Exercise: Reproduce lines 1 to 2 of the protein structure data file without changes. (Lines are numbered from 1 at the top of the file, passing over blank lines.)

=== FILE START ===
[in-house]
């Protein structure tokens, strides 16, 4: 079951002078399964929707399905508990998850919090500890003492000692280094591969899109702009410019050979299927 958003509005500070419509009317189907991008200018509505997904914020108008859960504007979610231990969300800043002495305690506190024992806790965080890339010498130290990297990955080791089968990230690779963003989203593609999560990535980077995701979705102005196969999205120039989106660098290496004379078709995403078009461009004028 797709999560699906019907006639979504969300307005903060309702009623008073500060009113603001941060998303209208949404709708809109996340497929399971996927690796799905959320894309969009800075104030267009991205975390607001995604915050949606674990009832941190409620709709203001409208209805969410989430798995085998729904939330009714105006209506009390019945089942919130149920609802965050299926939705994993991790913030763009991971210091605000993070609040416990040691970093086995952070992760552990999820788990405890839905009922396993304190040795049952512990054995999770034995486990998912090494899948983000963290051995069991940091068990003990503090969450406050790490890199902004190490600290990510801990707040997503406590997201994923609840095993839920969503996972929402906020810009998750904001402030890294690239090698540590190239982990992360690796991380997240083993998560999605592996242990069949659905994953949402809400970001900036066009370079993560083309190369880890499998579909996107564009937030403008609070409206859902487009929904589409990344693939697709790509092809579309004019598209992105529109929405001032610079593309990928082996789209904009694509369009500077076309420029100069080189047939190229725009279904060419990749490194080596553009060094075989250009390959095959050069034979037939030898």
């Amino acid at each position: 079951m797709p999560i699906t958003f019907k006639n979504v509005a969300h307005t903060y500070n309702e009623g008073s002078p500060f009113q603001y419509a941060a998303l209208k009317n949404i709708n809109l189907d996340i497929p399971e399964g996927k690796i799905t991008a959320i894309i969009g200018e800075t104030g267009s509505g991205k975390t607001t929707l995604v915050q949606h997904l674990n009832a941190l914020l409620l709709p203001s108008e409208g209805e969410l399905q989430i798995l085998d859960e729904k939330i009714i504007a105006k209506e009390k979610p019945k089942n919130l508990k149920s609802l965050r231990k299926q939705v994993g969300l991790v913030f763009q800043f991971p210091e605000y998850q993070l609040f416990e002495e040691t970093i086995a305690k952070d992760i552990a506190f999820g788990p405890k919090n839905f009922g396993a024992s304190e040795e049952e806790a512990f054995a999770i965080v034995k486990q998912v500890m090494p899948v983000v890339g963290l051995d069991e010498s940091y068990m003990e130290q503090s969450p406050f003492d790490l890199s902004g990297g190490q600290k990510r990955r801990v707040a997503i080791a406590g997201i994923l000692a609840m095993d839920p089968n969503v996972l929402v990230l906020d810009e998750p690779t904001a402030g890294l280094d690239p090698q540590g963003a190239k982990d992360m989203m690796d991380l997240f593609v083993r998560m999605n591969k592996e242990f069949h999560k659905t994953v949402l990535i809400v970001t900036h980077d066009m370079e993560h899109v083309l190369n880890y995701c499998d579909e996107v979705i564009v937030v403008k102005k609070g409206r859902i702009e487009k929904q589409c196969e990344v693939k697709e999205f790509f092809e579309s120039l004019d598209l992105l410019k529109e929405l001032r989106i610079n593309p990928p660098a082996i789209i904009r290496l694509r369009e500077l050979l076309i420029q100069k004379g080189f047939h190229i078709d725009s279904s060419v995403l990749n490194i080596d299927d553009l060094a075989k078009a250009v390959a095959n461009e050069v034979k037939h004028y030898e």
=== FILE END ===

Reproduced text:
[in-house]
């Protein structure tokens, strides 16, 4: 079951002078399964929707399905508990998850919090500890003492000692280094591969899109702009410019050979299927 958003509005500070419509009317189907991008200018509505997904914020108008859960504007979610231990969300800043002495305690506190024992806790965080890339010498130290990297990955080791089968990230690779963003989203593609999560990535980077995701979705102005196969999205120039989106660098290496004379078709995403078009461009004028 797709999560699906019907006639979504969300307005903060309702009623008073500060009113603001941060998303209208949404709708809109996340497929399971996927690796799905959320894309969009800075104030267009991205975390607001995604915050949606674990009832941190409620709709203001409208209805969410989430798995085998729904939330009714105006209506009390019945089942919130149920609802965050299926939705994993991790913030763009991971210091605000993070609040416990040691970093086995952070992760552990999820788990405890839905009922396993304190040795049952512990054995999770034995486990998912090494899948983000963290051995069991940091068990003990503090969450406050790490890199902004190490600290990510801990707040997503406590997201994923609840095993839920969503996972929402906020810009998750904001402030890294690239090698540590190239982990992360690796991380997240083993998560999605592996242990069949659905994953949402809400970001900036066009370079993560083309190369880890499998579909996107564009937030403008609070409206859902487009929904589409990344693939697709790509092809579309004019598209992105529109929405001032610079593309990928082996789209904009694509369009500077076309420029100069080189047939190229725009279904060419990749490194080596553009060094075989250009390959095959050069034979037939030898």